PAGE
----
‘Sticks and stones may break my bones, but names can never hurt me.’ Apart from the nasty names, ask people who have been given the dubious honour of a highly unusual name, a strangely spelt name or even just a downright ugly name, and see what they say! I once knew a Korean fellow named ‘Dung’. After a week in Australia, he took on the English name ‘Peter’. Similarly, a friend taught a young Chinese man who had taken the English name ‘Liver’. Why? Because he loved life and lived it to the full! Nothing my friend said would cause the student to change his English name. What’s in a name? Quite a lot, actually.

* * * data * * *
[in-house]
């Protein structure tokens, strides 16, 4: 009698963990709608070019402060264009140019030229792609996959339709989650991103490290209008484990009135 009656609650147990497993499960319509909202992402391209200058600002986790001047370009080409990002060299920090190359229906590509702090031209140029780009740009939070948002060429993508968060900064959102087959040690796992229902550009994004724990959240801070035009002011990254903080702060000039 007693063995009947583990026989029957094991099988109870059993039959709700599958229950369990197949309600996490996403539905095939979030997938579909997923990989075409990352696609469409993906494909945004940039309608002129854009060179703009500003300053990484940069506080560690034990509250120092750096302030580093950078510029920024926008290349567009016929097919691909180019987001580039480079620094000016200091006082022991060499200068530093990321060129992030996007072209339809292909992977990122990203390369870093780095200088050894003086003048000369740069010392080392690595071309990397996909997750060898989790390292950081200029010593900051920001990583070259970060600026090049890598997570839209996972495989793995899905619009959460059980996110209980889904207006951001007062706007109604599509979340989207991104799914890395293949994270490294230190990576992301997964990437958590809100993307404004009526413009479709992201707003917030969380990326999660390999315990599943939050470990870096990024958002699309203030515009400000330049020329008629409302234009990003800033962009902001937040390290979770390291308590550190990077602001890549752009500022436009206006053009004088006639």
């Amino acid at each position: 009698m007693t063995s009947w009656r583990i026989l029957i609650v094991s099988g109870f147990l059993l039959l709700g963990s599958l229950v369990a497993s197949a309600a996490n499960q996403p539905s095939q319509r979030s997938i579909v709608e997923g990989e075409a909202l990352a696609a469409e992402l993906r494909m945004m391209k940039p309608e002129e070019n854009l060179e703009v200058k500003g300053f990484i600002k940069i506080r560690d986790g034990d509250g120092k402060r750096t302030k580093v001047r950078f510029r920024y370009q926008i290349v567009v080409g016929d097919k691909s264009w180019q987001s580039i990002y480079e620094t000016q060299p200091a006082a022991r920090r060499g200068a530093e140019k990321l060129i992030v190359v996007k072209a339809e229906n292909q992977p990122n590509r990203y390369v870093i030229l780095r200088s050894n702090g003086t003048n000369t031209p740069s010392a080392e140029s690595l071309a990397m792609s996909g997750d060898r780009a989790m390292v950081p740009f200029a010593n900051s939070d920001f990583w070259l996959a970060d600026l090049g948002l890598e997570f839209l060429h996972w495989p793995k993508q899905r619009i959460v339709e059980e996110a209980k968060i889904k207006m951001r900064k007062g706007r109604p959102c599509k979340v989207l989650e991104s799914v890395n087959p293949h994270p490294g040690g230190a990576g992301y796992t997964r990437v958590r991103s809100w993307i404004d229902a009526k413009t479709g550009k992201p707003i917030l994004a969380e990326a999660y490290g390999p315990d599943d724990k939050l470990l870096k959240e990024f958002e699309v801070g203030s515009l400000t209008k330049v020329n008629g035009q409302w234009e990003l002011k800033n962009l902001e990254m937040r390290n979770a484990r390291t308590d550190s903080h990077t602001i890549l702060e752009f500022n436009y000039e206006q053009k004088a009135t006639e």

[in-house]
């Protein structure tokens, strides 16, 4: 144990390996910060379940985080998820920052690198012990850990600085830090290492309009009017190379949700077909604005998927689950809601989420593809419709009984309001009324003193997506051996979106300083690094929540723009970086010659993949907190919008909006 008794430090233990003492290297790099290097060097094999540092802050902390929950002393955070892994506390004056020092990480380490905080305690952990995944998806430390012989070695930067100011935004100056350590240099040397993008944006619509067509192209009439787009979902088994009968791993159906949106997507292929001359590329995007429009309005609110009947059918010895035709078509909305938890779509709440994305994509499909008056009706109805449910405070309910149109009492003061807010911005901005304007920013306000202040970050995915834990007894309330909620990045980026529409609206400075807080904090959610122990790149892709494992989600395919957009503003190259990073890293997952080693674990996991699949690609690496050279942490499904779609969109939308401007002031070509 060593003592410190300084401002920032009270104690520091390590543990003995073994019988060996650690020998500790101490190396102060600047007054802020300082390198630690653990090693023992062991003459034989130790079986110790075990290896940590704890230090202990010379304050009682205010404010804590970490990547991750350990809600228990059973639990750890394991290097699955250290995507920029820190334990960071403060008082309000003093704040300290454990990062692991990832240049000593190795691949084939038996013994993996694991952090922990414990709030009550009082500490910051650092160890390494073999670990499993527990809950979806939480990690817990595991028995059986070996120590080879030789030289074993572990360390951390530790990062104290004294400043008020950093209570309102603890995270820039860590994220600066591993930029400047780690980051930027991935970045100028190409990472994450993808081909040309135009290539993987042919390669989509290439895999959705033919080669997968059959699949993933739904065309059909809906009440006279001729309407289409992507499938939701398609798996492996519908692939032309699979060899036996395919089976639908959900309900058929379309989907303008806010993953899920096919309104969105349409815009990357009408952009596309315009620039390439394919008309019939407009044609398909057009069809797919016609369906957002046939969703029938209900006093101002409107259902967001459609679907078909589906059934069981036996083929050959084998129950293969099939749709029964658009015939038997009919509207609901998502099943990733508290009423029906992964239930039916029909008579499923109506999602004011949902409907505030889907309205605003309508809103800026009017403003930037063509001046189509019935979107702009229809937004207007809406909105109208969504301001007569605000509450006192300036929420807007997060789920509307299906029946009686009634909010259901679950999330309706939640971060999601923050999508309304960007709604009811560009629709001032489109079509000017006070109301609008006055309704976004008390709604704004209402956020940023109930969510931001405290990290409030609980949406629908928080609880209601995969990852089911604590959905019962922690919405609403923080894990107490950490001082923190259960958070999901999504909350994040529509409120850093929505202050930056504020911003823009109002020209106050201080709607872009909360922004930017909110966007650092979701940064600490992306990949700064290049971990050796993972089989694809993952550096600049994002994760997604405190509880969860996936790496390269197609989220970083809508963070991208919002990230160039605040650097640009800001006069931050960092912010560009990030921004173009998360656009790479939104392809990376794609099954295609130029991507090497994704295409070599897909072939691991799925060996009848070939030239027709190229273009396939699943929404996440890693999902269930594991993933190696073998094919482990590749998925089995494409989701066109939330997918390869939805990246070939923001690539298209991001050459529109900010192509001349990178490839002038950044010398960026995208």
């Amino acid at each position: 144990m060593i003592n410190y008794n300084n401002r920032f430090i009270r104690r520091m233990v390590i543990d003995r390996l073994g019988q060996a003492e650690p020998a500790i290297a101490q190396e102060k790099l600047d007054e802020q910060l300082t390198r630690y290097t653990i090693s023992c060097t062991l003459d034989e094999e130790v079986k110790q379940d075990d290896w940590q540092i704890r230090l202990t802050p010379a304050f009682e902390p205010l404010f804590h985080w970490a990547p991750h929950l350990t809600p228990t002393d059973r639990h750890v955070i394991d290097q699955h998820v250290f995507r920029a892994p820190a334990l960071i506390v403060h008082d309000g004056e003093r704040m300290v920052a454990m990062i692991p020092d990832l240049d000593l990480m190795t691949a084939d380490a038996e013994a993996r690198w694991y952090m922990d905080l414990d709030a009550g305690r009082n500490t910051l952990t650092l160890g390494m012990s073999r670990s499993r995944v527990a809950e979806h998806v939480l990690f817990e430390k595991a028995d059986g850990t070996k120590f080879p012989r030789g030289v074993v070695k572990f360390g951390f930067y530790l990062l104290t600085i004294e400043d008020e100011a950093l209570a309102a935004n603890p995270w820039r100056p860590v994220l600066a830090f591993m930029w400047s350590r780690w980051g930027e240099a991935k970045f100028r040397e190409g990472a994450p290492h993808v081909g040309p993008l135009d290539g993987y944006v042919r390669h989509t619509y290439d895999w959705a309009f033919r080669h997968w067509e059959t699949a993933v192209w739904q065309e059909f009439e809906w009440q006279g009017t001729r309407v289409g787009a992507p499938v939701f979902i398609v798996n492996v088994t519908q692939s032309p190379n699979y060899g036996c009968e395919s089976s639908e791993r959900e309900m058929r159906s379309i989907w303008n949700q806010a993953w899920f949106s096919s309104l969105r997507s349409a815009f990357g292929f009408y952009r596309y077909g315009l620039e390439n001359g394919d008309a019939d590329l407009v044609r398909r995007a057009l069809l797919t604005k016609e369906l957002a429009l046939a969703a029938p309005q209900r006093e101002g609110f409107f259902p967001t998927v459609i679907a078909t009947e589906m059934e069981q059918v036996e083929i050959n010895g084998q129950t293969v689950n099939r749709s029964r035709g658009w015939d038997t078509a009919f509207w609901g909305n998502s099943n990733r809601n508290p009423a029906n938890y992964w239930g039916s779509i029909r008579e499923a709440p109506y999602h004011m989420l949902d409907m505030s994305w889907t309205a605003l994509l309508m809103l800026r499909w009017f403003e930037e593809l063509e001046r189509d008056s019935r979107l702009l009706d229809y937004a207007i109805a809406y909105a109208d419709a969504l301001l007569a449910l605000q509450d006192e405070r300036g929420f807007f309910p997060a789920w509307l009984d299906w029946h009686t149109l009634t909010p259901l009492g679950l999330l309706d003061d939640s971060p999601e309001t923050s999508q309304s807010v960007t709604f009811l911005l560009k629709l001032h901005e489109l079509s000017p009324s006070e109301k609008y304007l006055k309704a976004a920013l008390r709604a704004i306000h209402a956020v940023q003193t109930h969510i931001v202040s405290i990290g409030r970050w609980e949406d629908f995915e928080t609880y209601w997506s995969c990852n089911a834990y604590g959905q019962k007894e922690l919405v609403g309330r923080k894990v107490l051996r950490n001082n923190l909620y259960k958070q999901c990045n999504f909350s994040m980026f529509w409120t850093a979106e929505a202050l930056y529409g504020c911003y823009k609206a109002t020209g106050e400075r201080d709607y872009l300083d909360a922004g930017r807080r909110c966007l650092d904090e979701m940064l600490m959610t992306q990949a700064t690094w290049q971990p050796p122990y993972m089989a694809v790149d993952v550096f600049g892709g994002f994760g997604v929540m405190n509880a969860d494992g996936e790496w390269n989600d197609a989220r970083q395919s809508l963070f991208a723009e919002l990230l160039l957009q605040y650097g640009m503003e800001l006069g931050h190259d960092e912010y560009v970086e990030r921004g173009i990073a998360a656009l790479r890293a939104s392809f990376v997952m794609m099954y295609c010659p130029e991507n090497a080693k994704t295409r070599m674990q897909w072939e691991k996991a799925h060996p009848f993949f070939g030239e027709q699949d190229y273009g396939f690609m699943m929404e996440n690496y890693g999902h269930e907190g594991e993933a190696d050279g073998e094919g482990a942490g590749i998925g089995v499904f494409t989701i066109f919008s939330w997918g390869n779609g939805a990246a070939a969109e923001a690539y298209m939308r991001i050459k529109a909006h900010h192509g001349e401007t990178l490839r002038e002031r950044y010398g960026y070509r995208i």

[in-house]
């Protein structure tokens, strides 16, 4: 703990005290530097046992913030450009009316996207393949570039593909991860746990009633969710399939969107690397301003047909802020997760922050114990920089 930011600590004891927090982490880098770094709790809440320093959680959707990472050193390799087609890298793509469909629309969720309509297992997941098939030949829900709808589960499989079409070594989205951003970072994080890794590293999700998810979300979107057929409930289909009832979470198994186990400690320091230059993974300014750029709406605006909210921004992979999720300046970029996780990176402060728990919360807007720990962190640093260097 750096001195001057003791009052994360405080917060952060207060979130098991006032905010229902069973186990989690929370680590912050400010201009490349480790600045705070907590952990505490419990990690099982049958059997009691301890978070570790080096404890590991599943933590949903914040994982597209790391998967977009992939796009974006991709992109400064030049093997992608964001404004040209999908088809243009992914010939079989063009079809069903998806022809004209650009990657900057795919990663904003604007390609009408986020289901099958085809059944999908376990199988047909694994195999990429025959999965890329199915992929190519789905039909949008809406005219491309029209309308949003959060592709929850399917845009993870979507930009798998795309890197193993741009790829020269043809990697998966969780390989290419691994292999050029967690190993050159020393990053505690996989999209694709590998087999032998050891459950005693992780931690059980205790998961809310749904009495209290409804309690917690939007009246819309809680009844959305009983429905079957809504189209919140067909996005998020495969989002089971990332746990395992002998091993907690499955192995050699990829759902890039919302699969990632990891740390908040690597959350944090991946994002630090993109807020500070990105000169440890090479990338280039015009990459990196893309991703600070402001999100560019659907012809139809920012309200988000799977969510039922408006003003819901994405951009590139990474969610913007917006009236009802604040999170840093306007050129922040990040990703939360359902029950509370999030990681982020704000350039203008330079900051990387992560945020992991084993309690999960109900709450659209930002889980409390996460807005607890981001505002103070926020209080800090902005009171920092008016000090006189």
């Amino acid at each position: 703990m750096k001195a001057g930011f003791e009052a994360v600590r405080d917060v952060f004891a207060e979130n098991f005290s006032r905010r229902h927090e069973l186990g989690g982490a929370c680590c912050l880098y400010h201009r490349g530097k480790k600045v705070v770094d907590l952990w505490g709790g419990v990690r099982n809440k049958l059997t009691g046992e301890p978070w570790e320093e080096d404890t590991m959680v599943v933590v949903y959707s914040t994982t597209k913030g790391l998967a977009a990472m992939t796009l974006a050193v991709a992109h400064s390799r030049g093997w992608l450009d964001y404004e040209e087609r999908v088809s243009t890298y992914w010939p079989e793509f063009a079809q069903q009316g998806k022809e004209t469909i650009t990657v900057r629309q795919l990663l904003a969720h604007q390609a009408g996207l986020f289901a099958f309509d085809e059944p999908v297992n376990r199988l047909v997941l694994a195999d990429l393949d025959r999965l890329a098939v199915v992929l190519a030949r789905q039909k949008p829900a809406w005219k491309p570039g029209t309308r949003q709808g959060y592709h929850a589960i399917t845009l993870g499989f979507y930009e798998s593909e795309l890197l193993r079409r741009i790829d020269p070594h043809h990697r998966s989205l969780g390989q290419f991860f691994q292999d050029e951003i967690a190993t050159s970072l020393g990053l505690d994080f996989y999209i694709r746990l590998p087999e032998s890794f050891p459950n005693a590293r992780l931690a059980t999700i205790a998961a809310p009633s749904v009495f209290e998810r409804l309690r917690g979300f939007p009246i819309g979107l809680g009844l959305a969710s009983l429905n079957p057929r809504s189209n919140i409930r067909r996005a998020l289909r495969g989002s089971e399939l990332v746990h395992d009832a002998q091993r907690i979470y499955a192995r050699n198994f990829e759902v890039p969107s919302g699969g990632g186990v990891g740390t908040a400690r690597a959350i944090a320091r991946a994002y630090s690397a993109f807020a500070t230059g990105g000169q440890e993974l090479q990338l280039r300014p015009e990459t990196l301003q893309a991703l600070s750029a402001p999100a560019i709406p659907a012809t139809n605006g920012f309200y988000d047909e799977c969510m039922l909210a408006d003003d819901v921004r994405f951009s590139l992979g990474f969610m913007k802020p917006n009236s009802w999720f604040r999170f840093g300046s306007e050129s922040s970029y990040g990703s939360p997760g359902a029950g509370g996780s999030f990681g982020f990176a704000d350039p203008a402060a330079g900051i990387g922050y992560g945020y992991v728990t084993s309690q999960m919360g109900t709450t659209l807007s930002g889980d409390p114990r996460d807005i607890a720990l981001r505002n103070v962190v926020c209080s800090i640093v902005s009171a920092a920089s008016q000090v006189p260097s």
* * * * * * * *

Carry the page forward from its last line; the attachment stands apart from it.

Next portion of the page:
Why were you given the name you carry? Was it because it sounded nice? Perhaps your parents liked thinking about the meaning of the name. How many Christian kids do you know with the very excellent names of ‘Nathan’ (gift of God), or ‘Joanna’ (God’s grace)? Meanings are not so relevant with English names anymore, but still very important in some other languages. I love my Chinese name, Suhui, meaning ‘the grace of Christ’. My English name is perfectly serviceable, the shortened forms are not bad, but I daresay my parents did not consider an important factor the meaning, ‘lily of the valley’, when then named me ‘Suzanne’. That’s okay. Many people are given names to remember loved members of an earlier generation, particularly in the west. In China, some generations all have part of their name the same, and each successive generation takes a different generational name in order to eventually complete a Chinese idiom. This results in a very strong sense of identity as part of that family on through centuries. But does our name really matter? In the west, hardly. In many cultures, though, yes, it matters a lot.